When we do well, we like being praised for it. When a student gets a good report card, or when a sports team brings home the trophy, that is a judgment: it is a judgment that that person, or that team has done well what they set out to do. They excelled: they exhibited excellence. Only when we know that we have done poorly do we dread judgment. The servant who did not use his talent well, knew that he did not make good use of what his master gave to him: and as a result, he feared his master’s judgment.

Notice that all three servants were judged based on what they had been given. Each of the three freely received the talents according to his ability, and each was expected to do something based on what was received. Each servant was given what he needed to succeed; even the servant who only received one talent could have been successful, if he had been a faithful servant. Everything that we have that is good has come to us from the hand of the Lord. God has given us all the gifts that we have for our own enjoyment, but also so that we can build up His Kingdom. Each one of us has freely received and we will all be judged based on what we have done or not done with the gifts that we have received. We all have what we need to labor faithfully in the vineyard of the Lord: the question is whether we will use the gifts we have received wisely, or will we squander them.

It is good to examine our hearts: to ask ourselves what we have done with the gifts that God has entrusted to us. God has given us the gift of life: every breath is a gift from God. We can ask ourselves: What have we done with our lives? Have we lived good lives? Do we strive to put God first? Do I try to love our neighbor, or do I always put myself first? Have I tried to imitate Christ? As a Christian, I am supposed to be a follower of Christ: to follow Christ means to imitate Him. Have I tried to develop the virtues?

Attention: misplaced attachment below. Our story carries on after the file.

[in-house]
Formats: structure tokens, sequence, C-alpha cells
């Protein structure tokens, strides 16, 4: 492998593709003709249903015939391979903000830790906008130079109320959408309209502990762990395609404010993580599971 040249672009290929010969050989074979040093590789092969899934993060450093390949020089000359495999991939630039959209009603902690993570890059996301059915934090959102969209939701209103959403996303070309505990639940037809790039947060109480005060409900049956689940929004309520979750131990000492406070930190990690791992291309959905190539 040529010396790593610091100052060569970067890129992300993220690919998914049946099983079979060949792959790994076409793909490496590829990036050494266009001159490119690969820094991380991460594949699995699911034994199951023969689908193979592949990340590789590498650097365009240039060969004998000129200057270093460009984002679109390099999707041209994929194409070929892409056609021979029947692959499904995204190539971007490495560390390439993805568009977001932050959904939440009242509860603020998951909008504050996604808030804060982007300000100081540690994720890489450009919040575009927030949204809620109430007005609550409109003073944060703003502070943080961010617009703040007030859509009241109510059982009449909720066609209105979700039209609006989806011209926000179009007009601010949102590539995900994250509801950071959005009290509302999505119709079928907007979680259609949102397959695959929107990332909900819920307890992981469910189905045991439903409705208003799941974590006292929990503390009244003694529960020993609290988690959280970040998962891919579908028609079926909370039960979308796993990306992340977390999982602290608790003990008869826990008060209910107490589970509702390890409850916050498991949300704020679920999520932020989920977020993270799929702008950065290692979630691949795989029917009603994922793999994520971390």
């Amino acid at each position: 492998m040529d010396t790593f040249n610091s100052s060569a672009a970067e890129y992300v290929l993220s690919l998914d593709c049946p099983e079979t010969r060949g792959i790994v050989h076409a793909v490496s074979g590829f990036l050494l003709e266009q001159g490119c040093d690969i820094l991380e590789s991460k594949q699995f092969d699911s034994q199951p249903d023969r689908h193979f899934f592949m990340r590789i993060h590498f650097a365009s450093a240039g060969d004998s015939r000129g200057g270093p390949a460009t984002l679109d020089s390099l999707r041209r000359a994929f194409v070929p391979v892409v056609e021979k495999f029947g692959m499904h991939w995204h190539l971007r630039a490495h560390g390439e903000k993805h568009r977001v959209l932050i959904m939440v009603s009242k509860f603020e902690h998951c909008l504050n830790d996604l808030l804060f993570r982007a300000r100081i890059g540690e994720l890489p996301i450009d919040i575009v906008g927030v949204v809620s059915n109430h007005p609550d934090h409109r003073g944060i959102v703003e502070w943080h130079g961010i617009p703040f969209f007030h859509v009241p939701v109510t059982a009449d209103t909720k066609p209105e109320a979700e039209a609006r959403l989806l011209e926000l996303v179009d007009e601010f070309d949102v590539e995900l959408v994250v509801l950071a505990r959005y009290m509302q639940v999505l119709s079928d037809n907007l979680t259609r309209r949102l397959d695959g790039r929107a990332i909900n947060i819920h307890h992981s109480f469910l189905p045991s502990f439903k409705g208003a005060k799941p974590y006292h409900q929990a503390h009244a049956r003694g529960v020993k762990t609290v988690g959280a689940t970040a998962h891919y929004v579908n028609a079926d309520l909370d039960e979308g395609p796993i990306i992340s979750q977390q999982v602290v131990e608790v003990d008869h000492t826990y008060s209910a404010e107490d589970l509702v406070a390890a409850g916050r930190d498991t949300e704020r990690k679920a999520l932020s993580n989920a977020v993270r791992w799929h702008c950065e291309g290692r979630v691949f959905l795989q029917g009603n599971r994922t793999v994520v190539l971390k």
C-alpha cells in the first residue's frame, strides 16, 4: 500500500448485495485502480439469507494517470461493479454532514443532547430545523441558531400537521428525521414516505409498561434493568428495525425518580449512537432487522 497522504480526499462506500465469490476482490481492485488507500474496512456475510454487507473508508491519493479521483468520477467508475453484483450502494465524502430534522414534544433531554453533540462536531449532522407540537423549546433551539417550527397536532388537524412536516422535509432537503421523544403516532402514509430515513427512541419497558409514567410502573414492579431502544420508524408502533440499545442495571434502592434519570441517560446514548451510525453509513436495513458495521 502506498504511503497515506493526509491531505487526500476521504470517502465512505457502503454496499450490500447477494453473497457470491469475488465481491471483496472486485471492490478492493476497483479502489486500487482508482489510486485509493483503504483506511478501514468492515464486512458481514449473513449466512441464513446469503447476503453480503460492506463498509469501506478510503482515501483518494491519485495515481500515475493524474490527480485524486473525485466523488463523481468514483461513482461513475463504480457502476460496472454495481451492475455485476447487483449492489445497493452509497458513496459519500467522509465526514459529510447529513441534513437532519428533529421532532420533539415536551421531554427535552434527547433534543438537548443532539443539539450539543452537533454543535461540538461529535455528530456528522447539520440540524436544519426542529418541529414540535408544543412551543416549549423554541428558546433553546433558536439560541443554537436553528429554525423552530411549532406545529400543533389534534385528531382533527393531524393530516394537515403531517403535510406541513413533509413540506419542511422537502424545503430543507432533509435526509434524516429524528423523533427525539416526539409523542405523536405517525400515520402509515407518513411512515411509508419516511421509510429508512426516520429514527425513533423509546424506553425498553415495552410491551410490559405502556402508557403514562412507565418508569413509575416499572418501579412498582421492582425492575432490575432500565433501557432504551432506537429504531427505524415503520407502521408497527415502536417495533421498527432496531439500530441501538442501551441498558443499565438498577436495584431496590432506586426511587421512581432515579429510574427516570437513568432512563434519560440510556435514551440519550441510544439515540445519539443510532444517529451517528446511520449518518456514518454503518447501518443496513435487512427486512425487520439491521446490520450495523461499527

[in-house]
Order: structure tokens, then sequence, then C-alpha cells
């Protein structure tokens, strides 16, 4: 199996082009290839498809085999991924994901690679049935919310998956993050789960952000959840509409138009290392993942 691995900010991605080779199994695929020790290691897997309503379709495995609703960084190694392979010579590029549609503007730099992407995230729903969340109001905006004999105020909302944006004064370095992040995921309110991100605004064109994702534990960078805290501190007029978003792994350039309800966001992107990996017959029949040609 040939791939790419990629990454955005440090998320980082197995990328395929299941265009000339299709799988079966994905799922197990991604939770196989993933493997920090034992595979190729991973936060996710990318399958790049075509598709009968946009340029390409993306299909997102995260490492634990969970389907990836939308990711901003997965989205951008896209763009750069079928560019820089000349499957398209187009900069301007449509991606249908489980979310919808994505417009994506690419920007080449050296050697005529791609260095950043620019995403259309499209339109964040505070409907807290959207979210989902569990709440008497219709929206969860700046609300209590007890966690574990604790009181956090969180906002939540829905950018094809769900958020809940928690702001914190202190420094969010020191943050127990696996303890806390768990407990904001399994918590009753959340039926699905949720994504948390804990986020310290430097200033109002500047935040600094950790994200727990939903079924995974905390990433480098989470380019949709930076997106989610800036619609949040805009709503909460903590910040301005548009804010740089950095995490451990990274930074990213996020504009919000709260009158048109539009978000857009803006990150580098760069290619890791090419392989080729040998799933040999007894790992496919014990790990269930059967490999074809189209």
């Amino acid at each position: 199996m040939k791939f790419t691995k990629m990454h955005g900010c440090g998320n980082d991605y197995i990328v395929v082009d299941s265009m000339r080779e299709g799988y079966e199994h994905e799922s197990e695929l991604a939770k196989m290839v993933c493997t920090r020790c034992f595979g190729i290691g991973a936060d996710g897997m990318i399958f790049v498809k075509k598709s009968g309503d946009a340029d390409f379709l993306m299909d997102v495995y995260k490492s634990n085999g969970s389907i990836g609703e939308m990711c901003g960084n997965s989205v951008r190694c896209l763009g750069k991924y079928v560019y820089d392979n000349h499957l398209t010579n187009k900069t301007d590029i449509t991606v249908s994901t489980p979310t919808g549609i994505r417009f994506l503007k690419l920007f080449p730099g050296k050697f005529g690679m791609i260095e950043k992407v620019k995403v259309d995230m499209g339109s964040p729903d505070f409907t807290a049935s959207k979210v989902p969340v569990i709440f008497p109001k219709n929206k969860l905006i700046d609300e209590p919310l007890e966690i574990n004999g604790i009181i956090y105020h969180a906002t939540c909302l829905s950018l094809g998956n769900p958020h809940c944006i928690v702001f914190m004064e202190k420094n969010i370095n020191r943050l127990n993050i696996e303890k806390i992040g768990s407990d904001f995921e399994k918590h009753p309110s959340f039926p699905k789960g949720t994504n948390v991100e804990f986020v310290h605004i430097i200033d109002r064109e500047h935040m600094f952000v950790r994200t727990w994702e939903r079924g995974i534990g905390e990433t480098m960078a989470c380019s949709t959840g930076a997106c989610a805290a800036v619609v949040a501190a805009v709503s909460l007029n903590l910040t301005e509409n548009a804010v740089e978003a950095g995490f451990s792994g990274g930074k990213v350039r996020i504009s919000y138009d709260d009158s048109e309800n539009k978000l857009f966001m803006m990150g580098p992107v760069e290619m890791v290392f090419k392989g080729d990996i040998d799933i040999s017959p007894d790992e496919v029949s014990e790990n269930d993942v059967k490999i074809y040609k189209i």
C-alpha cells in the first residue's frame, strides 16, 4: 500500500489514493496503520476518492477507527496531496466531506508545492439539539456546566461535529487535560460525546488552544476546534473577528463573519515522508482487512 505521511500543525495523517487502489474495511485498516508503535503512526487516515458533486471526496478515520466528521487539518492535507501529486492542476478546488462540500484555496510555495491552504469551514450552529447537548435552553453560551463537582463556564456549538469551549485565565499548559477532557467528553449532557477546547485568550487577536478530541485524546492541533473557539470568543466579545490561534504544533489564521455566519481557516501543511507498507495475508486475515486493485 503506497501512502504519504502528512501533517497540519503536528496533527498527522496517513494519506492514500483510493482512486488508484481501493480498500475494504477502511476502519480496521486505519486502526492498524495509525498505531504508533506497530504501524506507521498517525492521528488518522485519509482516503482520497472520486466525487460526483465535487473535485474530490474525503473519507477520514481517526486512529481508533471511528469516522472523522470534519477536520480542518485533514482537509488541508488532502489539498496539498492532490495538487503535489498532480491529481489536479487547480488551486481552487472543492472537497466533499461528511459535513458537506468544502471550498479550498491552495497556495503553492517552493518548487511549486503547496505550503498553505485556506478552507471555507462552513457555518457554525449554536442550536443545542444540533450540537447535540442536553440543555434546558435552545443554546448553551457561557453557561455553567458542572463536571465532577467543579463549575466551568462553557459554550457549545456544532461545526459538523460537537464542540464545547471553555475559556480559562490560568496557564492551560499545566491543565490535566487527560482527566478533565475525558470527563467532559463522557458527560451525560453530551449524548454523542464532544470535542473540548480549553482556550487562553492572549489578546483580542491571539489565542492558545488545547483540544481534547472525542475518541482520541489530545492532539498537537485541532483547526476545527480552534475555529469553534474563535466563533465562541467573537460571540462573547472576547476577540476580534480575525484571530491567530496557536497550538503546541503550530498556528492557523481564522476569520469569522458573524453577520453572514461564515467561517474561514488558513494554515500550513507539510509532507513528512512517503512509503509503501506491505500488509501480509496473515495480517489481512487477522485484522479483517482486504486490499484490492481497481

Besides the gift of life, we have also received many spiritual and material blessings. I have to ask myself: am I attached to material things? In other words: do material things hold the first place in my heart: are they more important to me than other people; are they more important to me than my relationship with God?
God has given each one of us many spiritual blessings: we have been given the gift of faith: we are able to know and love God because He has revealed Himself to us through Sacred Scripture and through His Church. Have we studied Scripture? How well do we know our Catholic Faith? Do we try to learn about our faith/do we study and pray with Scripture? Are we able to share our faith with others/are we able to defend our Catholic Faith? Our Lord said that we are to be light in the world: we are to help others come to know and love God and His Church.

God has given us access to His grace: He shares His divine life with us through the Sacraments. Do we appreciate these gifts and receive them with reverence and devotion? Do we do what we can to prepare our hearts to receive the Sacraments worthily? Do we thank God after we have received Him in Holy Communion; do we thank God after we have received Absolution in the Sacrament of Confession?

These are some of the talents (some of the gifts) that we have received from God. It is good for us to remember that one day we will be called upon to give an account of how we have used those gifts. Let us use well the gifts that God has given to us: if we do, we will have no fear of God’s judgment. Let use the gifts that we have received in a way that deserves praise: may we live our lives in such a way that when we come to the end of our journey, we may hear Our Lord say to us: well done, good and faithful servant: share in your Master’s joy.